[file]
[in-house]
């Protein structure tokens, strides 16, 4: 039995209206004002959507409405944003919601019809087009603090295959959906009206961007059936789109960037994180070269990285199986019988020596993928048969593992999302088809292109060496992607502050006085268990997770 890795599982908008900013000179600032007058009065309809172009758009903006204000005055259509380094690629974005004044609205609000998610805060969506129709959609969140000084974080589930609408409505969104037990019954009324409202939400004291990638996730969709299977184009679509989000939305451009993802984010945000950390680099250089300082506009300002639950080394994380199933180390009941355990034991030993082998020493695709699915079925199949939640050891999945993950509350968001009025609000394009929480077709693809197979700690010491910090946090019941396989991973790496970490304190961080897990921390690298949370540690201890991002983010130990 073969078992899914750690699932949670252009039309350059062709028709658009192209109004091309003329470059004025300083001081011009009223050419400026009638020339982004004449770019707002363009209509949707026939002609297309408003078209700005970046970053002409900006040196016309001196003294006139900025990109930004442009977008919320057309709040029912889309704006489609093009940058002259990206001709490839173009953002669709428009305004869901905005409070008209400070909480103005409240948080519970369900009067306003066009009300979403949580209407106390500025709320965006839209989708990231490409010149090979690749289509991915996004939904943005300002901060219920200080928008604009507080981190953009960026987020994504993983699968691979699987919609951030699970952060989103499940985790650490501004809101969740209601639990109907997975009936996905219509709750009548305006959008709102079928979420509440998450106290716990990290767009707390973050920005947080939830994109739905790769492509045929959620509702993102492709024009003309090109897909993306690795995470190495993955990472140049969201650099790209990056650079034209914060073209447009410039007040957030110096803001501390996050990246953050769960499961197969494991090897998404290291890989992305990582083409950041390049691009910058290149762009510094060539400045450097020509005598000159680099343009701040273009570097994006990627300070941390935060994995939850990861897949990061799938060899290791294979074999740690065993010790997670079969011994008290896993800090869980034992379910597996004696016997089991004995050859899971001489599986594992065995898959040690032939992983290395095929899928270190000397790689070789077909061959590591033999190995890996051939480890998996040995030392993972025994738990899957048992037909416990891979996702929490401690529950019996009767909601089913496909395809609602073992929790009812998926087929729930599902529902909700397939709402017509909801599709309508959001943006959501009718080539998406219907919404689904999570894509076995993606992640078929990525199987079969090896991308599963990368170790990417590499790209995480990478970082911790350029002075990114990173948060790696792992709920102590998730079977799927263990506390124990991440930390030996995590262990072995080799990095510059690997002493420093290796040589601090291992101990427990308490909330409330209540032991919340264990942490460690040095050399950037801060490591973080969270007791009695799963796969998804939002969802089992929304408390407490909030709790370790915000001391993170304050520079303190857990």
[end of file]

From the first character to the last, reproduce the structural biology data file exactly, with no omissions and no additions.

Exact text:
[in-house]
């Protein structure tokens, strides 16, 4: 039995209206004002959507409405944003919601019809087009603090295959959906009206961007059936789109960037994180070269990285199986019988020596993928048969593992999302088809292109060496992607502050006085268990997770 890795599982908008900013000179600032007058009065309809172009758009903006204000005055259509380094690629974005004044609205609000998610805060969506129709959609969140000084974080589930609408409505969104037990019954009324409202939400004291990638996730969709299977184009679509989000939305451009993802984010945000950390680099250089300082506009300002639950080394994380199933180390009941355990034991030993082998020493695709699915079925199949939640050891999945993950509350968001009025609000394009929480077709693809197979700690010491910090946090019941396989991973790496970490304190961080897990921390690298949370540690201890991002983010130990 073969078992899914750690699932949670252009039309350059062709028709658009192209109004091309003329470059004025300083001081011009009223050419400026009638020339982004004449770019707002363009209509949707026939002609297309408003078209700005970046970053002409900006040196016309001196003294006139900025990109930004442009977008919320057309709040029912889309704006489609093009940058002259990206001709490839173009953002669709428009305004869901905005409070008209400070909480103005409240948080519970369900009067306003066009009300979403949580209407106390500025709320965006839209989708990231490409010149090979690749289509991915996004939904943005300002901060219920200080928008604009507080981190953009960026987020994504993983699968691979699987919609951030699970952060989103499940985790650490501004809101969740209601639990109907997975009936996905219509709750009548305006959008709102079928979420509440998450106290716990990290767009707390973050920005947080939830994109739905790769492509045929959620509702993102492709024009003309090109897909993306690795995470190495993955990472140049969201650099790209990056650079034209914060073209447009410039007040957030110096803001501390996050990246953050769960499961197969494991090897998404290291890989992305990582083409950041390049691009910058290149762009510094060539400045450097020509005598000159680099343009701040273009570097994006990627300070941390935060994995939850990861897949990061799938060899290791294979074999740690065993010790997670079969011994008290896993800090869980034992379910597996004696016997089991004995050859899971001489599986594992065995898959040690032939992983290395095929899928270190000397790689070789077909061959590591033999190995890996051939480890998996040995030392993972025994738990899957048992037909416990891979996702929490401690529950019996009767909601089913496909395809609602073992929790009812998926087929729930599902529902909700397939709402017509909801599709309508959001943006959501009718080539998406219907919404689904999570894509076995993606992640078929990525199987079969090896991308599963990368170790990417590499790209995480990478970082911790350029002075990114990173948060790696792992709920102590998730079977799927263990506390124990991440930390030996995590262990072995080799990095510059690997002493420093290796040589601090291992101990427990308490909330409330209540032991919340264990942490460690040095050399950037801060490591973080969270007791009695799963796969998804939002969802089992929304408390407490909030709790370790915000001391993170304050520079303190857990």